A rebound in the mining and resource industries helped drive stronger economic growth in Papua New Guinea in 2019, a year which saw Peter O’Neill’s eight-year tenure as prime minister end.
Prime Minister O’Neill resigned in late May following a series of policy disputes and defections within the government. He was replaced on May 30 by James Marape, the former minister of finance.
In a break with his predecessor, Prime Minister Marape has struck a somewhat nationalistic tone since taking office, setting out an agenda to find a more even balance between the interests of investors and Papua New Guineans amid a perception that the country has not adequately benefitted from foreign-funded, resource-based projects in the past.
Elsewhere, the new administration has sought to diversify the economy by prioritising growth in non-resource sectors, small and medium-sized businesses, and the informal economy.
A key pillar of this strategy involves agriculture, with Prime Minister Marape telling OBG in a recent interview that he aims to turn the country into the “food bowl for Asia” by expanding production and export capabilities.
To this end, the government announced it would invest PGK200m ($58.7m) annually in the sector through to 2030, while in late August the EU inaugurated a PGK340m ($99.8m) pilot programme designed to benefit smallholder farms in East Sepik Province.
Another sign of the new economic approach was revealed in late November with the release of the 2020 budget, the country’s largest ever.
The budget outlined expenditure of PGK18.7bn ($5.5bn), 13.3% more than in the 2019 supplementary budget. Much of the spending will be directed towards capital investment, with a particular focus on electricity, internet and road infrastructure improvements seen as key to unlocking non-resource growth. While revenue is also expected to reach record levels, the budget foresees a deficit of PGK4.6bn ($1.4bn) in 2020, or roughly 5% of GDP.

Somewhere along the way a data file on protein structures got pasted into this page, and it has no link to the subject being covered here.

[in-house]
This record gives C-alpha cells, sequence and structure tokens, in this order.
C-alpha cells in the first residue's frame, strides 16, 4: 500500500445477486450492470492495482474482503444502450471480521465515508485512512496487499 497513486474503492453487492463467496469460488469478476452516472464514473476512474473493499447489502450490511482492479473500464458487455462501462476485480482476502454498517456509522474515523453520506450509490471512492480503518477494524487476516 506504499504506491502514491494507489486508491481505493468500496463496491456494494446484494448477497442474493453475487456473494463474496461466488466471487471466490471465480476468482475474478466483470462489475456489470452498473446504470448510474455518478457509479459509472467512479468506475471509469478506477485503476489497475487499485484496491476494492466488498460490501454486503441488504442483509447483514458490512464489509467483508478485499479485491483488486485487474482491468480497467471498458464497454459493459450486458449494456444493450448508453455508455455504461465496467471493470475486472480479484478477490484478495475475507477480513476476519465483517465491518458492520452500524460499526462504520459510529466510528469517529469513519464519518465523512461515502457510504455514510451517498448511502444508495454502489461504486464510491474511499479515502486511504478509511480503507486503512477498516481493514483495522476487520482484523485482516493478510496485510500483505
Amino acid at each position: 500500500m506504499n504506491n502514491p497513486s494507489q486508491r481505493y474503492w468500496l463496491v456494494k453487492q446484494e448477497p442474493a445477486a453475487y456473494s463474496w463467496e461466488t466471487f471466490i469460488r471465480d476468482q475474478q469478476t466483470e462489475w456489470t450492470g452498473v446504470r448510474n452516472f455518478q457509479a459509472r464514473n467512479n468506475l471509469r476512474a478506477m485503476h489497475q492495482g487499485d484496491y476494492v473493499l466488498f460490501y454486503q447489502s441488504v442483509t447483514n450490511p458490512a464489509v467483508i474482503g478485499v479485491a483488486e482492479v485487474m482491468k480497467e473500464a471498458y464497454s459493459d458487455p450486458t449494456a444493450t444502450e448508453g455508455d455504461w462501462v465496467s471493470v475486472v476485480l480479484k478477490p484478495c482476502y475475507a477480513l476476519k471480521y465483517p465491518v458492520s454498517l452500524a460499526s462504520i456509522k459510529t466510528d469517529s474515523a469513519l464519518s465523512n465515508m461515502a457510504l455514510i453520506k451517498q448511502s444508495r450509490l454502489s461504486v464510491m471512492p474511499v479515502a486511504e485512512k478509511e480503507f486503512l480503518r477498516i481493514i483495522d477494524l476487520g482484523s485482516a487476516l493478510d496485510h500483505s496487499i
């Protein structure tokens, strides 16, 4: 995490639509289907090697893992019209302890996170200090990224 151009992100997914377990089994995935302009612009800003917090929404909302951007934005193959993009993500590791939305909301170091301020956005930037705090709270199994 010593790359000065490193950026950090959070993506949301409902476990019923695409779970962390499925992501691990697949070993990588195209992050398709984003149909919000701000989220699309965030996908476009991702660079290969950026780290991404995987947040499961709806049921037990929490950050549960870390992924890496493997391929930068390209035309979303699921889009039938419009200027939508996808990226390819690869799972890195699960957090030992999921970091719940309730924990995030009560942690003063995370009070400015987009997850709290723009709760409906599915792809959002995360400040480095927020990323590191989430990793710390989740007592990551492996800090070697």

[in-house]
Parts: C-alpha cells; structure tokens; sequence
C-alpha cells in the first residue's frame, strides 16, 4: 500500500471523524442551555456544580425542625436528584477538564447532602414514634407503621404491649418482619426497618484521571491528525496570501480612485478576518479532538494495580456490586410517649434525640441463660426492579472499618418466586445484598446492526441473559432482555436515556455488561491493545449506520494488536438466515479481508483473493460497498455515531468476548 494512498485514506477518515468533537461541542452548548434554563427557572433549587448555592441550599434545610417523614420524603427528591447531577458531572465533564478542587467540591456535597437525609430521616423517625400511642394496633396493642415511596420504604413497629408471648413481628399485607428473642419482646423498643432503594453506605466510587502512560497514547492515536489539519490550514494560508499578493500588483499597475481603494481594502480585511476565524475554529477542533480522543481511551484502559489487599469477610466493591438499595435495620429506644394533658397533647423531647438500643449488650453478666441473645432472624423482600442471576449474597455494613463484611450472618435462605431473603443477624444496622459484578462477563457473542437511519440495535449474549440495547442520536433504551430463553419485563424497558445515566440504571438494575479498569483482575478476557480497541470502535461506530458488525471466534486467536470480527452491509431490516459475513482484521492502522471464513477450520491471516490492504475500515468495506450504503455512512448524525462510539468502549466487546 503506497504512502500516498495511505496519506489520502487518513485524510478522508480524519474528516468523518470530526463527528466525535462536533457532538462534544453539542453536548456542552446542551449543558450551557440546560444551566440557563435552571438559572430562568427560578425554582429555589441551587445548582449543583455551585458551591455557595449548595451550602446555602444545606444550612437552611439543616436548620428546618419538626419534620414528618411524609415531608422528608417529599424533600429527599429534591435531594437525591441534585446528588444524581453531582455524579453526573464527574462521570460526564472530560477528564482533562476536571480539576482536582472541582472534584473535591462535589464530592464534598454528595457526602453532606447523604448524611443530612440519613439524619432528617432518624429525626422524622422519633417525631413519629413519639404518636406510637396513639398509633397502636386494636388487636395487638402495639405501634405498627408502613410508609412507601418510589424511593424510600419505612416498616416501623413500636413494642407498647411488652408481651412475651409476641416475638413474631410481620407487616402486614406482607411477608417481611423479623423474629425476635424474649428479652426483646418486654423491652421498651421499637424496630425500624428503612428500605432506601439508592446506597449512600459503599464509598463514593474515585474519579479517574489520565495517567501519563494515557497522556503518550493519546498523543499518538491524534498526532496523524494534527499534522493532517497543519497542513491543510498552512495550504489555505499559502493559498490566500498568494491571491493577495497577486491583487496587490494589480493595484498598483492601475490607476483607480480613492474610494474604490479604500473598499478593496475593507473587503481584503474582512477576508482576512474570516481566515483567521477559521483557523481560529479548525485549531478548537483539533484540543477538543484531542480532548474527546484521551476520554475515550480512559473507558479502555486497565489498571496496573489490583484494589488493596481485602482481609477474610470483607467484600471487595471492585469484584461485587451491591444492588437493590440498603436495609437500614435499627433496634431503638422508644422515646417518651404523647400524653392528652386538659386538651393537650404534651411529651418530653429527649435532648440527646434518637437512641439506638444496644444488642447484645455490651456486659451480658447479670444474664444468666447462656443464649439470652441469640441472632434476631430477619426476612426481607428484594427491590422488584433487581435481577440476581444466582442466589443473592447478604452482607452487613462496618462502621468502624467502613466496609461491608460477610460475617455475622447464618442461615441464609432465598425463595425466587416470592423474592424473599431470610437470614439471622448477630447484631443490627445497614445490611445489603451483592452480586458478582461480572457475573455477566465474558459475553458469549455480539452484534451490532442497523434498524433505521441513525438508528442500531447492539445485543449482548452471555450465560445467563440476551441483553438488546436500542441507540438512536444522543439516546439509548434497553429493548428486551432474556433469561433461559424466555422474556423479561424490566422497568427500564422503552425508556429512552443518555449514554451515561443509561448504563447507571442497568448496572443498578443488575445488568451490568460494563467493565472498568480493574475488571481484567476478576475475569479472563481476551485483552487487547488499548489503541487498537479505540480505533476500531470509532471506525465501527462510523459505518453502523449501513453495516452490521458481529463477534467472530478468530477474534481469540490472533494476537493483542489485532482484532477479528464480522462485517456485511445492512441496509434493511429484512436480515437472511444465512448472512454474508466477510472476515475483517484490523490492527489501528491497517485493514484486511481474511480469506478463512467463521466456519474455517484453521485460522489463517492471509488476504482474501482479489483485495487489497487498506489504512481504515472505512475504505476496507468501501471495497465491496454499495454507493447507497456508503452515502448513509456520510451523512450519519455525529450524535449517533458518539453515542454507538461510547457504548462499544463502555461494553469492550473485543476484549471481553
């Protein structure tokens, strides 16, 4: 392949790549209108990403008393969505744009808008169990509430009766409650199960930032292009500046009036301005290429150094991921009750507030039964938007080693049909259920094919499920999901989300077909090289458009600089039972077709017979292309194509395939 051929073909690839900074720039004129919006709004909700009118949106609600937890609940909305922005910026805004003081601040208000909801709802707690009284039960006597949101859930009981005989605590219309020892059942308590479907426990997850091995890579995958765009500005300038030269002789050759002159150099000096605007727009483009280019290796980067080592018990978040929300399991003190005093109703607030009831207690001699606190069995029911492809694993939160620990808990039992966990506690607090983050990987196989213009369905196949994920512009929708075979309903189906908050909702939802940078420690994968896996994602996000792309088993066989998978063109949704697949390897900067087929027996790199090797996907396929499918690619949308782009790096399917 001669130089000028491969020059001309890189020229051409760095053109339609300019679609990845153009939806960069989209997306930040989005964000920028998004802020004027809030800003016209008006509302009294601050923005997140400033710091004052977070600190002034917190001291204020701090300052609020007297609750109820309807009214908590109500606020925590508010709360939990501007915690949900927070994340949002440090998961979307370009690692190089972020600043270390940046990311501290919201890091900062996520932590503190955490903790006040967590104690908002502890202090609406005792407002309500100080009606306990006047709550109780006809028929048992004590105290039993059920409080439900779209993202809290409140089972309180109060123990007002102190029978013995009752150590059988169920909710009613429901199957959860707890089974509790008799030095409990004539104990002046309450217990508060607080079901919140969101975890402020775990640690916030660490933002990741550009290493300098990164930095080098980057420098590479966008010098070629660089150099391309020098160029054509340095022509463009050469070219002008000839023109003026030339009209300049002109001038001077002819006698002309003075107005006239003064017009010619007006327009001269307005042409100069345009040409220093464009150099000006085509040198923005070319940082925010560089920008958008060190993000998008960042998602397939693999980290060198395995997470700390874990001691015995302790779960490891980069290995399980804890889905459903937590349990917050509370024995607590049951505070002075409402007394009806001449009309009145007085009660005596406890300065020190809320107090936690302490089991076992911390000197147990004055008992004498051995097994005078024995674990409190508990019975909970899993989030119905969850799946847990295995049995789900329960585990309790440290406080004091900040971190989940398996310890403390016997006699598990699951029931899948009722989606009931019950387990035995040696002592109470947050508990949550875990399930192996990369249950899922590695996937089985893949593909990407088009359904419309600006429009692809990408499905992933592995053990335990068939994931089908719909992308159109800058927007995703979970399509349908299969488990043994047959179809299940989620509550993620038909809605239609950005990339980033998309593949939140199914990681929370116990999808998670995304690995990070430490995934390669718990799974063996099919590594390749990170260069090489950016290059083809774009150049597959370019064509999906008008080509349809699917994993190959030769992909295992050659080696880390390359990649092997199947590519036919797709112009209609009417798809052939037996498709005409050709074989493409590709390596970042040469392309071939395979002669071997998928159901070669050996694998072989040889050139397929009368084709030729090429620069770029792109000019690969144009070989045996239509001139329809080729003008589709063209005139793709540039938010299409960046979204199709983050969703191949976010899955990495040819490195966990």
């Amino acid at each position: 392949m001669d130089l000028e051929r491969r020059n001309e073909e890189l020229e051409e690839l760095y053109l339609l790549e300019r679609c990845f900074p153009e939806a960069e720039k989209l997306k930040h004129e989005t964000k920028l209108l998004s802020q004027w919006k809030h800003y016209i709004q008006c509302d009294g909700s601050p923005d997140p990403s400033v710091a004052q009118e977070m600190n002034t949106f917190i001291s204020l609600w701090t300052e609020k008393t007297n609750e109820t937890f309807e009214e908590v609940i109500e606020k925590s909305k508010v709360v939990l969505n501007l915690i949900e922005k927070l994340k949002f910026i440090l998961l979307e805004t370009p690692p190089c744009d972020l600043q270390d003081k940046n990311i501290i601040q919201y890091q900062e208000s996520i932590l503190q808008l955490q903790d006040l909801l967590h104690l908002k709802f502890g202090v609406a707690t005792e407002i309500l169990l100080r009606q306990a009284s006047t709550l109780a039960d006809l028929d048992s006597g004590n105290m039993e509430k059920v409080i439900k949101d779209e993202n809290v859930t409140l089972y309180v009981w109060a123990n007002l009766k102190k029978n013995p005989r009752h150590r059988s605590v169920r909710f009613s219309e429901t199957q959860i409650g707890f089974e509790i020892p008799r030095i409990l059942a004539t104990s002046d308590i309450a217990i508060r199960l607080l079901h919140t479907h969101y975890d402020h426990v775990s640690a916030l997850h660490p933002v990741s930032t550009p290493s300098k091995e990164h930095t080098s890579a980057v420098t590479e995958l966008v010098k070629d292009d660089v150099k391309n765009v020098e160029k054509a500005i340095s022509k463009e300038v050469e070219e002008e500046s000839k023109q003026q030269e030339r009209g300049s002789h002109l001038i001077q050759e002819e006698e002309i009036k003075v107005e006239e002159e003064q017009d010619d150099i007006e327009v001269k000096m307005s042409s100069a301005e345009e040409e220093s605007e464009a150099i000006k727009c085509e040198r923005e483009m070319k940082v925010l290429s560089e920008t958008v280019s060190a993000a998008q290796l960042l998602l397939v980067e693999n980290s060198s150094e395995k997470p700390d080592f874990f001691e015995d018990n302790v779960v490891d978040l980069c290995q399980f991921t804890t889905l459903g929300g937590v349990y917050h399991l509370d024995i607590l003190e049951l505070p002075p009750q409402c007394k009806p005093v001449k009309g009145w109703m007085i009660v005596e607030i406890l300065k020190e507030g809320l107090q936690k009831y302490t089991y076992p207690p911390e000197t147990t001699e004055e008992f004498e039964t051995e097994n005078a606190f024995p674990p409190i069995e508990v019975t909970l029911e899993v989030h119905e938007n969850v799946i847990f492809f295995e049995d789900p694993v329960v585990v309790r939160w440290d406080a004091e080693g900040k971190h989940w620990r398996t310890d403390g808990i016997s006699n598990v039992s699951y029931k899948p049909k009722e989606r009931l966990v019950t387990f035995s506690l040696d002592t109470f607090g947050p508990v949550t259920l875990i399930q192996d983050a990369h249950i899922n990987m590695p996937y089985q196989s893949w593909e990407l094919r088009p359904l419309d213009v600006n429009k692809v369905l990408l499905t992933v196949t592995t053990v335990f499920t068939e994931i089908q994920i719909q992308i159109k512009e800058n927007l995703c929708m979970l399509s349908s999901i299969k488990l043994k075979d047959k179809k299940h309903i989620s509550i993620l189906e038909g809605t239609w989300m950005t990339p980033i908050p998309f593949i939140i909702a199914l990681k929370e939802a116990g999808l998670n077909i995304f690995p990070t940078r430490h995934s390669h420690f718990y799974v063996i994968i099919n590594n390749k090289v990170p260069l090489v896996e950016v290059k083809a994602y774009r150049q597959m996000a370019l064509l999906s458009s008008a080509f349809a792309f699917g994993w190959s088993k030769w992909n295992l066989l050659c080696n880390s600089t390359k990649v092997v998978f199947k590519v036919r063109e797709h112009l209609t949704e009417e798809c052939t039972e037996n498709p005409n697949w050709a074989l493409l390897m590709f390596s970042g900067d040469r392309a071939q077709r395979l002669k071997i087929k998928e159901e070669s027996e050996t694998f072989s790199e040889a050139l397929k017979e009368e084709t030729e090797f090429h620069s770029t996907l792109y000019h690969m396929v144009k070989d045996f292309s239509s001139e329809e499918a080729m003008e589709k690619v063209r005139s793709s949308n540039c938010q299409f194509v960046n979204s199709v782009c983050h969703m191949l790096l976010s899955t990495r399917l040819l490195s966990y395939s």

See also: The Report – Papua New Guinea 2019
Resources drive return to growth
While the economy struggled in 2018, it is projected to grow by 5% in 2019, according to both Treasury estimates and the IMF, the highest rate since 2015.
The sharp increase comes on the back of a 1.1% contraction in GDP in 2018, with expansion heavily affected by the 7.5-magnitude earthquake that hit the country on February 26 of that year.
In addition to leading to the death of more than 200 people, the earthquake destroyed much of PNG’s industrial infrastructure, subsequently halting production of some of the country’s major resource-based projects.
Growth in 2019 was largely driven by a recovery in mining and oil and gas operations as damaged infrastructure was repaired and production at major projects resumed.
Non-resource industries have also recorded improvements. Non-mining growth is projected to increase by 2.9% over the course of the year, according to Treasury figures, driven by 2.5% growth in agriculture and fisheries.
Despite efforts to diversify the economy, much of the country’s longer-term prosperity is still tied to resources. While these sectors recovered in 2019, they have also been subject to uncertainty.
In a development that is expected to double PNG’s liquefied natural gas (LNG) exports by 2024, the government signed an agreement with Total, ExxonMobil and Australian Securities Exchange-listed Oil Search relating to the development of the $13bn Papua LNG project in April.
However, shortly after taking power, Prime Minister Marape called for a review of the terms of the deal. Despite announcing in September that it would honour the agreement, the government’s approach has led to some concern within the industry.
The Marape administration has also been locked in negotiations with ExxonMobil over the P’nyang gas project.
With the government seeking more favourable terms than previous resources deals, there are fears that a stalemate over P’nyang could delay overall resource development in the country.
Elsewhere, the government has moved to revise the 1992 Mining Act. Officials are expected to introduce the bill to Parliament in early 2020; anticipated proposals include reforms of the maximum term of mining leases, renewal periods for licences and labour laws.
Bougainville votes for independence
Another significant political event for 2019 occurred in December, when the people of the Autonomous Region of Bougainville, a collection of islands in the Solomon Sea, voted overwhelmingly to break away from PNG in an independence referendum.
Almost 98% of the 180,000-strong voting population voted in favour of independence, rejecting proposals of greater autonomy to remain part of PNG.
Although a blow to PNG, the decision is non-binding, with the final decision to be ratified by Parliament. A series of lengthy negotiations are expected to determine the terms of the region’s departure from PNG, with some analysts predicting that independence may not be realised for a decade.